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TitleDeformation history of the Black Bay Fault and associated mineralization, Northwest Territories
LicencePlease note the adoption of the Open Government Licence - Canada supersedes any previous licences.
AuthorJamison, D; Acosta-Góngora, P; Knox, B K; Pehrsson, S J; Lin, S
SourceGeological Survey of Canada, Scientific Presentation 69, 2017, 1 sheet, Open Access logo Open Access
PublisherNatural Resources Canada
Mediaon-line; digital
File formatpdf
ProvinceNorthwest Territories
NTS75B; 75G; 75H
AreaDymond Lake; Labyrinth Lake; Tazin River
Lat/Long WENS-108.0000 -104.5000 62.0000 60.0000
Subjectsgeophysics; tectonics; economic geology; bedrock geology; structural features; faults; folds; lithology; igneous rocks; intrusive rocks; gabbros; syenites; granites; tonalites; granodiorites; leucotonalites; diorites; pegmatites; metamorphic rocks; augen gneisses; tectonic evolution; deformation; folding; crustal uplift; intrusions; mineral deposits; mineral potential; ore mineral genesis; mineralization; hydrothermal systems; sulphides; tectonic setting; geophysical interpretations; magnetic interpretations; structural analyses; strain; fabric analysis; foliation; lineations; trend surface analyses; kinematic analysis; Black Bay Fault; Gemelo showing; Hoidas showing; Precambrian; Proterozoic
Illustrationslocation maps; geoscientific sketch maps; photographs; stereonets
ProgramGEM2: Geo-mapping for Energy and Minerals South Rae Province Bedrock/Surficial geology
Released2017 08 09
Overall the Black Bay Fault experience four main generation of deformation, D1-4. Beginning with sinistral west side up motion, D1 produced the majority of exhumation of the BBF. D2 produced large scale folding of the Black Bay Fault resulting in the variation of the fault trace. D3 marks the onset of dextral west-side up transpression. D4 produced brittle to brittle-ductile deformation, better preserved in the south due to differential uplift along the fault. This study shows that REE mineralization along the BBF is not restricted to northern SK, and instead, similar mineralization assemblages are observed ~100 km NE into the NWT, at the Gemelo showing. Thus, the historically underestimated economic potential of the NE portion of the BBF has to be re-evaluated.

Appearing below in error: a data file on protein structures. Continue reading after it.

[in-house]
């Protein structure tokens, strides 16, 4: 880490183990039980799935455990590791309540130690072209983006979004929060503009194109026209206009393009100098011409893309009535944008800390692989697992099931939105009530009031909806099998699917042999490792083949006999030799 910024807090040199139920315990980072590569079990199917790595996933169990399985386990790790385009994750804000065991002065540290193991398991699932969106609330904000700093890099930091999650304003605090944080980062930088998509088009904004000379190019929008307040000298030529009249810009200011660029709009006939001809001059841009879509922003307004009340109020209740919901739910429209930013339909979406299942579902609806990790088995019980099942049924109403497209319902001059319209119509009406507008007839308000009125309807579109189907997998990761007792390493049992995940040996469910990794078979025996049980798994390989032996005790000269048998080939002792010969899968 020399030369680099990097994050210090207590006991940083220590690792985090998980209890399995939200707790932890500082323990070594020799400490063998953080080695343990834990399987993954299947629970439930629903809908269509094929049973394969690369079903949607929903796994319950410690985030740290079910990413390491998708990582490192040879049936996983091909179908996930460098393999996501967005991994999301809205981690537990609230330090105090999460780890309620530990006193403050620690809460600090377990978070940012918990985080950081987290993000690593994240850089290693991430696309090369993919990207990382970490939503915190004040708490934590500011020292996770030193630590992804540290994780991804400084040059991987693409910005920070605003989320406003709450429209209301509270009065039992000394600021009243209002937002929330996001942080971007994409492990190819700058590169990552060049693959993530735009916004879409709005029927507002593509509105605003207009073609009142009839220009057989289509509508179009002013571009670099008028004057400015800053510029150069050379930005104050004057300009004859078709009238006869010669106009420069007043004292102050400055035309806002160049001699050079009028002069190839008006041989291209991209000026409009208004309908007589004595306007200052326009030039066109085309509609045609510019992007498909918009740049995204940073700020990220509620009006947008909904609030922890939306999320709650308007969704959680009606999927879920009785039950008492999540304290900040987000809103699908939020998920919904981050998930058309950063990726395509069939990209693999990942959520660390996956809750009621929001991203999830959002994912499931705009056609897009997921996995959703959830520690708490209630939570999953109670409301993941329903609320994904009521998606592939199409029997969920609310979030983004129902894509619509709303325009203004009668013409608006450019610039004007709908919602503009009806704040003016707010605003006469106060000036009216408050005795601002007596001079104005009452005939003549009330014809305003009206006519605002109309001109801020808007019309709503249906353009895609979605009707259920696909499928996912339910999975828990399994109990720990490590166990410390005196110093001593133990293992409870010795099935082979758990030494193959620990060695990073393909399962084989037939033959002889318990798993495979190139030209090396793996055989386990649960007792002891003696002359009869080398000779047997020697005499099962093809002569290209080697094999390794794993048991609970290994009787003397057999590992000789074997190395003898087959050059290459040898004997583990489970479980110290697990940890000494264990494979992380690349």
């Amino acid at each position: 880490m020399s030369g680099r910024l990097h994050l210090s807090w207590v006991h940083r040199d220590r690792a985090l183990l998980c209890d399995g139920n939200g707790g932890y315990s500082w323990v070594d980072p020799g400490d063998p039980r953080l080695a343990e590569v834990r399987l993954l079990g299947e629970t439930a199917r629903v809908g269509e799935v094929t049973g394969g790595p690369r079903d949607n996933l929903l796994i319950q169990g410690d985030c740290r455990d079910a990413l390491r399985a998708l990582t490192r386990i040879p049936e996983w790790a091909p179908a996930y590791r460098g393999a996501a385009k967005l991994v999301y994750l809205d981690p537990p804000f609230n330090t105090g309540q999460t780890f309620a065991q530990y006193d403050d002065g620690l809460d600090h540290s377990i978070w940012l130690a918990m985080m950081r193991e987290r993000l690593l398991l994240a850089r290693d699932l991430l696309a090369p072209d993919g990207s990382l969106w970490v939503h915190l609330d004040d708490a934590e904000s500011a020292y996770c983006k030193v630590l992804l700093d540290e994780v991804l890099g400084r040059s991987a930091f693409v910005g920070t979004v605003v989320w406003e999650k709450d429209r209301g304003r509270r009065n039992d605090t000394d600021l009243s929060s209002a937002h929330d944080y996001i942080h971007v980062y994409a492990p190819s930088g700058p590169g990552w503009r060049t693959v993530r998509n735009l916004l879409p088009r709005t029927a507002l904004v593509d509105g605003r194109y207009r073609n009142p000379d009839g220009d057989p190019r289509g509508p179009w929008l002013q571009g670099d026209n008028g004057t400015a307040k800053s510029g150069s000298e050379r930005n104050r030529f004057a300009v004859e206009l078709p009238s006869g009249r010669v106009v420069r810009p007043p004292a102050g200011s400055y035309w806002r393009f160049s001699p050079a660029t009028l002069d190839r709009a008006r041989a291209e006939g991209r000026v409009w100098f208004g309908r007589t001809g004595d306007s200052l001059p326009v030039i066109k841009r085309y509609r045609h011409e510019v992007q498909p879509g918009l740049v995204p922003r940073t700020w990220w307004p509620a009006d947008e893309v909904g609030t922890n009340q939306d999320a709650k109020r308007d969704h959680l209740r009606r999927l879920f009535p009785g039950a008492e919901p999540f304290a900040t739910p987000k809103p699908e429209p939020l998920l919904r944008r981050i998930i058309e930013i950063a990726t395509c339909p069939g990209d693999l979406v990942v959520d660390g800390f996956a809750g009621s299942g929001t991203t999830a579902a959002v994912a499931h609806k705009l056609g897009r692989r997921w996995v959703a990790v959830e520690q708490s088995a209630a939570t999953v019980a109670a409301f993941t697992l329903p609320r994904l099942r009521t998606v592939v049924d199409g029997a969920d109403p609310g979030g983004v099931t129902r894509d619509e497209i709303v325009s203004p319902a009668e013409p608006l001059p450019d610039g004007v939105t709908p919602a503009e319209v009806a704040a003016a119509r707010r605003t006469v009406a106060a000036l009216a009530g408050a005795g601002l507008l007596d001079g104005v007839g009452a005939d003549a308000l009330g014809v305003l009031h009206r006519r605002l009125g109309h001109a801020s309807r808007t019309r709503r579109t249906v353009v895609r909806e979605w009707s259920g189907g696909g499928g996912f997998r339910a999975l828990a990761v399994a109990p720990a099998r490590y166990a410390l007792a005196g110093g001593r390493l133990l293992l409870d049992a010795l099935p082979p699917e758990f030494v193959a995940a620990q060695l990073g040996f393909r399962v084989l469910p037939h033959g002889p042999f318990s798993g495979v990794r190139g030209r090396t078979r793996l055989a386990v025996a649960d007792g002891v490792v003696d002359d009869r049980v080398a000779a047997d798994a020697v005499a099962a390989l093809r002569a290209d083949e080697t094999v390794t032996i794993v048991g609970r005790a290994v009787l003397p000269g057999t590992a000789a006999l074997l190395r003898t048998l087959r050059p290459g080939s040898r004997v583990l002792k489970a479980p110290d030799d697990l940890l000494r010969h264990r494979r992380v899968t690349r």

Summary(Plain Language Summary, not published)
The trace of the Black Bay fault (BBF) extends from N Saskatchewan to the SE portion of the Northwest Territories, and represent a sub-domain boundary within the southern Rae craton, in the Churchill Province. The BBF has historically been known for hosting U-Au-REE deposits at its SW and central parts in structures derived from brittle deformation (veins, breccias). However, little work has been done on the NE section of this fault in terms of its deformation history and potential for mineral deposits. In this study we provide preliminary results after two field mapping seasons on the deformation history of the NE portion of the BBF, along with its relationship to the newly discovered syenite-hosted rare-earth-elements Gemelo showing.

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